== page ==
Note: This is a draft that is still being proofed.
This is the “put it all together” project. The objective is to add Boolean operations, state, and a fixed point operation to FBAE from Project 3. You will first add boolean operations to the FBAE interpreter by extending the AST and updating the evaluator. You will then add a fixed point operator to your AST and interpreter. Finally, you will define state for the extended FBAE language. S
Please note that I will only grade Exercise 4, the entire combined interpreter. The 4 exercises are laid out separately only to help you organize your project. If you choose, you may submit a solution that only contains the final FBAE interpreter.
The base language for this project is the extension of FBAE defined as follows:
None of these operations is new. We have implemented them in some form in earlier projects or in class. You are taking the things we’ve learned so far and assembling them into a single language.
evalM :: Env -> FBAE -> (Maybe FBAVal)that performs call-by-value function interpretation using static scoping. Your interpreter need only do minimal runtime error checking as it will be integrated with a type inference function later in the project.
The syntax for
lambda in FBAE includes specification of a
Lambda has a placeholder for the domain type. While
this would be populated by the parser if we were using one and you
must include types in your AST, they are ignored by the evaluator.
Note specifically that
ClosureV has no domain type specified. Think
carefully about why this is the case.
If you choose to you may continue to use the elaborator from Project 3 to
bind and reuse your evaluator for CFAE. Alternatively, you may
extend the CFAE interpreter to include
bind as the beginning of your new
interpreter. You are welcome to start from scratch. This is completely up to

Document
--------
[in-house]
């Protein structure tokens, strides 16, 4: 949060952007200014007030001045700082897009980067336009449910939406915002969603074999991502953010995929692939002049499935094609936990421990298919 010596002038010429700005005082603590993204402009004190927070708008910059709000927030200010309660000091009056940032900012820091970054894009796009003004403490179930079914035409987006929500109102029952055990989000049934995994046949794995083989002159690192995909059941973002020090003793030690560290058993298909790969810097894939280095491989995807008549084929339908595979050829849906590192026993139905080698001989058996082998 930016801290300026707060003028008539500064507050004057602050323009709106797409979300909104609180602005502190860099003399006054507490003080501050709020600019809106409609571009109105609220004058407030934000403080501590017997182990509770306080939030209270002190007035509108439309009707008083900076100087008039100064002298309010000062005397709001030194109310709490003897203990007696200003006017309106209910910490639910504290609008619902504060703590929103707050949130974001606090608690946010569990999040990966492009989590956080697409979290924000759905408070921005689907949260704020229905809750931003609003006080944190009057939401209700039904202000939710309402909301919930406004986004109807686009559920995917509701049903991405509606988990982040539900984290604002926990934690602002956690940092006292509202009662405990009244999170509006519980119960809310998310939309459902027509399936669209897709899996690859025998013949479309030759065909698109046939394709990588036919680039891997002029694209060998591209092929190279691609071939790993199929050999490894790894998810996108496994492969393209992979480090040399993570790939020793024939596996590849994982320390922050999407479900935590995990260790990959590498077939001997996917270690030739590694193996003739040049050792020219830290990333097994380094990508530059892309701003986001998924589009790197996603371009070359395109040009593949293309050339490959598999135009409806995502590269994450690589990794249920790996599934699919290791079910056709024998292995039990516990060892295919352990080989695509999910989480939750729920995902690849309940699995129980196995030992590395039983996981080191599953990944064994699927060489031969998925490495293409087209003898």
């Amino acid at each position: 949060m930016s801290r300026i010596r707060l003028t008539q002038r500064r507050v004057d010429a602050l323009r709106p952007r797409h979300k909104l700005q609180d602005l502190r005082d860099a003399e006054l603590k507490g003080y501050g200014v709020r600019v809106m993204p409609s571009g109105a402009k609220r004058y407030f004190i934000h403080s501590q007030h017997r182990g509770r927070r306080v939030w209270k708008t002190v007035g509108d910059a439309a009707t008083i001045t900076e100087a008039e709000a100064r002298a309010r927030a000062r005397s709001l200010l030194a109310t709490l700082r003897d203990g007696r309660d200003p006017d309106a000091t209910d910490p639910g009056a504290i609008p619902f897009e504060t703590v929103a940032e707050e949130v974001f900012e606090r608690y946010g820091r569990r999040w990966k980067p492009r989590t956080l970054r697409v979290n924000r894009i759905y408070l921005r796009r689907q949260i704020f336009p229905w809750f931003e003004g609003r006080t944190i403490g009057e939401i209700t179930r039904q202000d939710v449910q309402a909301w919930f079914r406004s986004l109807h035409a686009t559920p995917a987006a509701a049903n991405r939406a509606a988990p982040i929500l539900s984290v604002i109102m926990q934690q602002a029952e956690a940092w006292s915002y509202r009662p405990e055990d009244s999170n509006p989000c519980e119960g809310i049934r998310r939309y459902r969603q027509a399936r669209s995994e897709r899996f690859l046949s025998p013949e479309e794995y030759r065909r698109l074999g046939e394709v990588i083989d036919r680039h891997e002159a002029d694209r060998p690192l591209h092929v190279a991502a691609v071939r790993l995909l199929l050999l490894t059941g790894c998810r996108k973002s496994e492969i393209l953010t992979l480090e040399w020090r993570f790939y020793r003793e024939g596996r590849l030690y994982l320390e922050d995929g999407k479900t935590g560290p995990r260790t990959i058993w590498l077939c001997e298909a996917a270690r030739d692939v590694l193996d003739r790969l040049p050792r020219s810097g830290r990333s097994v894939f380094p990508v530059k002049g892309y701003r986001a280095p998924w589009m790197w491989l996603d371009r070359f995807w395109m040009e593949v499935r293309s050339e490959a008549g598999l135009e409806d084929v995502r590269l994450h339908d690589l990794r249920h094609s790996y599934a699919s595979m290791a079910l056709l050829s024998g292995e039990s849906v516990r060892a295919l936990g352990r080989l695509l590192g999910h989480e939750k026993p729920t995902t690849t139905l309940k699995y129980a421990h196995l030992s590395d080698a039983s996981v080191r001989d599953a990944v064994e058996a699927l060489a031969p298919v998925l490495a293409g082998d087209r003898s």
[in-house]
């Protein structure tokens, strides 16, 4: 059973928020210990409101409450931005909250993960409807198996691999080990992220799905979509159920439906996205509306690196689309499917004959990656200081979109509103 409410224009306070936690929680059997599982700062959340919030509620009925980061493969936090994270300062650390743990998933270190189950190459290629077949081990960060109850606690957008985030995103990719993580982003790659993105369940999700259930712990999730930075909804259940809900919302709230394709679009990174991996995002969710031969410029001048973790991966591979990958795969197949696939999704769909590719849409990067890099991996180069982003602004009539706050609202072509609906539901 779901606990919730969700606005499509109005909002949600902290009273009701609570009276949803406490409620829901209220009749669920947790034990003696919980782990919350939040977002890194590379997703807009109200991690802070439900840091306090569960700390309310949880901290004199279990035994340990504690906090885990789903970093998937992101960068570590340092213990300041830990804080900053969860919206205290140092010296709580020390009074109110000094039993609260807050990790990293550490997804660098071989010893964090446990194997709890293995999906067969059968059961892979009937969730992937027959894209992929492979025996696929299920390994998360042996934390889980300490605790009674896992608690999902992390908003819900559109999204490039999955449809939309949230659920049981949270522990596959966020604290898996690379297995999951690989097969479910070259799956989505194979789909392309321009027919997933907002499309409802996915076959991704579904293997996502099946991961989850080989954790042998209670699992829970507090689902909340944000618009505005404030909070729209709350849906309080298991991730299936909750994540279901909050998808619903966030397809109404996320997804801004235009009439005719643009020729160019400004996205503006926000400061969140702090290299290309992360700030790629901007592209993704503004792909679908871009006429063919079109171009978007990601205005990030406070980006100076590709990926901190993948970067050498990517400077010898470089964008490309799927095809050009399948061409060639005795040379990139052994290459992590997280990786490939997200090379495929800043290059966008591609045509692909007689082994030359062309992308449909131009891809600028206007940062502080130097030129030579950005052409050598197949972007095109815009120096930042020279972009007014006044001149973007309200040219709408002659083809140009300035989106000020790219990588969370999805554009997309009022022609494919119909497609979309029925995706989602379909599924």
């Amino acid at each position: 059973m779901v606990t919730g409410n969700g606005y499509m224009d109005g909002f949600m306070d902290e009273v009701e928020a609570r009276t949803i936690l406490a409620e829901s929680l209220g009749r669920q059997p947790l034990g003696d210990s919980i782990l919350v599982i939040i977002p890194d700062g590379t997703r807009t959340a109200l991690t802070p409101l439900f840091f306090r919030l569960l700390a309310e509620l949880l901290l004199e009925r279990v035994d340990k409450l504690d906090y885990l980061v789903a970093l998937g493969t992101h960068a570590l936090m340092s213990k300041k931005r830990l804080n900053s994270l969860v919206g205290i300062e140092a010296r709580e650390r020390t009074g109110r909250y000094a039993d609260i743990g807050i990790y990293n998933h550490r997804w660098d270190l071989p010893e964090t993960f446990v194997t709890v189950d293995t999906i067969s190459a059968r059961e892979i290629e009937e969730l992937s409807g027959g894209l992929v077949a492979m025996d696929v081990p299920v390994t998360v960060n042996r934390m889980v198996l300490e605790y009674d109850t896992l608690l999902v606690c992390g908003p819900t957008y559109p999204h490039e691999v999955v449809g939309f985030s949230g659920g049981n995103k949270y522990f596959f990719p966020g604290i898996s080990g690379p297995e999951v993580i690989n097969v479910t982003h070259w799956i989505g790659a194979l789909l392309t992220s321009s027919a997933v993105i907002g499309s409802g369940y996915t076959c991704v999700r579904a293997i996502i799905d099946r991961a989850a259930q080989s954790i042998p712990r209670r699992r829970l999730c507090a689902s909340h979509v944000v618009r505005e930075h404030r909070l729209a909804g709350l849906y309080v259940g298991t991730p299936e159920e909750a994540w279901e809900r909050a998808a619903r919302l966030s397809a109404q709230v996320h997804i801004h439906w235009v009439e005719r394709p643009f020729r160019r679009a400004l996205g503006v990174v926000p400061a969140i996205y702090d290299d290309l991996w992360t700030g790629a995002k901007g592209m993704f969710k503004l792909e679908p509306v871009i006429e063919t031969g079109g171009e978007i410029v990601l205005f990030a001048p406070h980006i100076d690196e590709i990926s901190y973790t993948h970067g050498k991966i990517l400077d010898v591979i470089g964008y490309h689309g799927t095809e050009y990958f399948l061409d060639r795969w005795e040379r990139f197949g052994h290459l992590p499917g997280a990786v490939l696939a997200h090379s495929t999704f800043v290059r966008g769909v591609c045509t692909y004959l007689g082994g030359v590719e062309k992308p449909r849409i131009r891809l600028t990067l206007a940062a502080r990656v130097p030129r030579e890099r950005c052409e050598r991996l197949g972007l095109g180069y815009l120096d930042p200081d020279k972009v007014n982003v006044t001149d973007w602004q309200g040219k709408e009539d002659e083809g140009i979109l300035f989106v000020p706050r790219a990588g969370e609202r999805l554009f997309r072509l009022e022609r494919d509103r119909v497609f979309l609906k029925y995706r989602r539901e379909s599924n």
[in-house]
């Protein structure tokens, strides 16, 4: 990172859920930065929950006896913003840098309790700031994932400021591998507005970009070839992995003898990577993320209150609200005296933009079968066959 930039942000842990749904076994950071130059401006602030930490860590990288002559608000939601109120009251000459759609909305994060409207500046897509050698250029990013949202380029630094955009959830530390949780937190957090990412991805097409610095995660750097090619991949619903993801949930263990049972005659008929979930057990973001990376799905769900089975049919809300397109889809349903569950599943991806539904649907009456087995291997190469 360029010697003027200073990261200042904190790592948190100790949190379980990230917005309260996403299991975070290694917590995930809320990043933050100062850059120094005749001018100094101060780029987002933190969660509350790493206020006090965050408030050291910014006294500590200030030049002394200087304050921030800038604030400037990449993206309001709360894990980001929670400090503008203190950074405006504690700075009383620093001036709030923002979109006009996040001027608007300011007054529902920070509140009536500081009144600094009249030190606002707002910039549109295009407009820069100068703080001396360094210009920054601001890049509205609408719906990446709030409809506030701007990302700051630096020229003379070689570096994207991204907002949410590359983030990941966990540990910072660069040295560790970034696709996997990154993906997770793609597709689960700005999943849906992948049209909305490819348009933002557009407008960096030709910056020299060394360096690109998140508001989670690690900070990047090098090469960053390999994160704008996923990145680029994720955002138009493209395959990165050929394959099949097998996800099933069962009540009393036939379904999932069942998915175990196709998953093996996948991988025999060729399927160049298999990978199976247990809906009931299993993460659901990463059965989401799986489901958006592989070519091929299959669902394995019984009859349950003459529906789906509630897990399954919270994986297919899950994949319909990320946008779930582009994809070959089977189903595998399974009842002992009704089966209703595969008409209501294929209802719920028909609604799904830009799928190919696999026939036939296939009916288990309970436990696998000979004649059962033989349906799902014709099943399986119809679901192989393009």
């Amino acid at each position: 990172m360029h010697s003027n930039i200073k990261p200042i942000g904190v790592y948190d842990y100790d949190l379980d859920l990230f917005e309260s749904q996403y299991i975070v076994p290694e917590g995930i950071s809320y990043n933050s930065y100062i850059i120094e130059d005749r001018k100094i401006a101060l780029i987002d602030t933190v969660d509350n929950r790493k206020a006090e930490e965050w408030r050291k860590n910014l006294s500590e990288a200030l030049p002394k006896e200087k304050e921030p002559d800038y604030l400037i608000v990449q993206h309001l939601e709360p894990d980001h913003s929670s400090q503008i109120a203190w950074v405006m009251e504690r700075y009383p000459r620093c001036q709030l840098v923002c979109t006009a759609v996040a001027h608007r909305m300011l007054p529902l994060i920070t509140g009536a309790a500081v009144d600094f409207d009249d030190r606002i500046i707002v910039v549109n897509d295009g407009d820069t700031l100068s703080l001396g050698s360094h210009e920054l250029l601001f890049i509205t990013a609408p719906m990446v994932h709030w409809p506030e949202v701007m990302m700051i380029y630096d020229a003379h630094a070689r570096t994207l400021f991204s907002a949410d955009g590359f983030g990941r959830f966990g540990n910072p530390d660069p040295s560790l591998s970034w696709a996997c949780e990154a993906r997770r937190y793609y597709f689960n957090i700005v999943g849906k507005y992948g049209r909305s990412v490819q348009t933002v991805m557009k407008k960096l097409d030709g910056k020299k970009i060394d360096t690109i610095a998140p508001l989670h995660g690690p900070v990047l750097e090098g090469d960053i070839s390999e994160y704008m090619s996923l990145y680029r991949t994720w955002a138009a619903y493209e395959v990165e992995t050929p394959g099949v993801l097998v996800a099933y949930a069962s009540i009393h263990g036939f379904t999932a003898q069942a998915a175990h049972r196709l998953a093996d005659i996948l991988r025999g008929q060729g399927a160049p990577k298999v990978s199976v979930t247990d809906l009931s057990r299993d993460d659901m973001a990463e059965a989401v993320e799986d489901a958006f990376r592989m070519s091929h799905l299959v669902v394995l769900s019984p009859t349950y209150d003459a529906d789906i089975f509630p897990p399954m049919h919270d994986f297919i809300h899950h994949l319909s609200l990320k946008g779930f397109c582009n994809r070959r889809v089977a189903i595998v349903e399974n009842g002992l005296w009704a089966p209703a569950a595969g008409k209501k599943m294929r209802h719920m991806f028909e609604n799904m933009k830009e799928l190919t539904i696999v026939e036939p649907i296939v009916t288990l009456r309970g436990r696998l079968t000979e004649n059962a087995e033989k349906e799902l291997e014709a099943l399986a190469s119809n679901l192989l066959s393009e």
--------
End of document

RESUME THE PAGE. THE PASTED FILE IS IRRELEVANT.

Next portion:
In this exercise you will add recursion to FBAE by adding a
operator to FBAE. This is accomplished by adding the term:
to the original FBAE language from Exercise 1. Note that the AST provided for Project 4 already includes this construct. Thus, you need not change your AST for this exercise.
evalMfunction from Exercise 1 to include the
In this exercise you will write a type checker for the FBAE language identical to that used in Project 2 with the addition of syntax for types.
typeofM :: Cont -> FBAE -> (Maybe TFBAE), that takes an FBAE data structure and returns its type given a context. If no type can be found,
Nothing. Think of this as an evaluator that produces type values rather than traditional values.
An AST for the type values is included in the Project 4 template file.
In this exercise you will put all the pieces together to write an interpreter for FBAE and its extensions.
evalMfunctions into a function
interp :: FBAE -> (Maybe FBAEVal)that finds the type of the input AST and evaluates the result if a type is found.
Note that the type inference function is called before evaluation. Evaluation should only occur if type inference returns a type.
In this exercise you will add state to your interpreter from Exercise 3. To do this you will add the operations presented in class for allocating, setting, and dereferencing locations plus the function for sequencing execution:
You will also need to add a new value for locations and type for locations. Note that we did not discuss typing locations in class, but it is not difficult to add.
Give that this is a bonus question and intended to be challenging, you will need to extend types and signatures for the type checker and interpreter yourself.
You can get quite a bit of your code from class notes or the
text. However, you will need to write
evalM cases for
Boolean operations on your own.
Keep error checking in
evalM to a minimum. If the purpose of
typeofM is to predict errors, then very little error checking need
be performed during evaluation. This is one advantage of type
inference and type checking.
Following are the AST structures defined in the template file.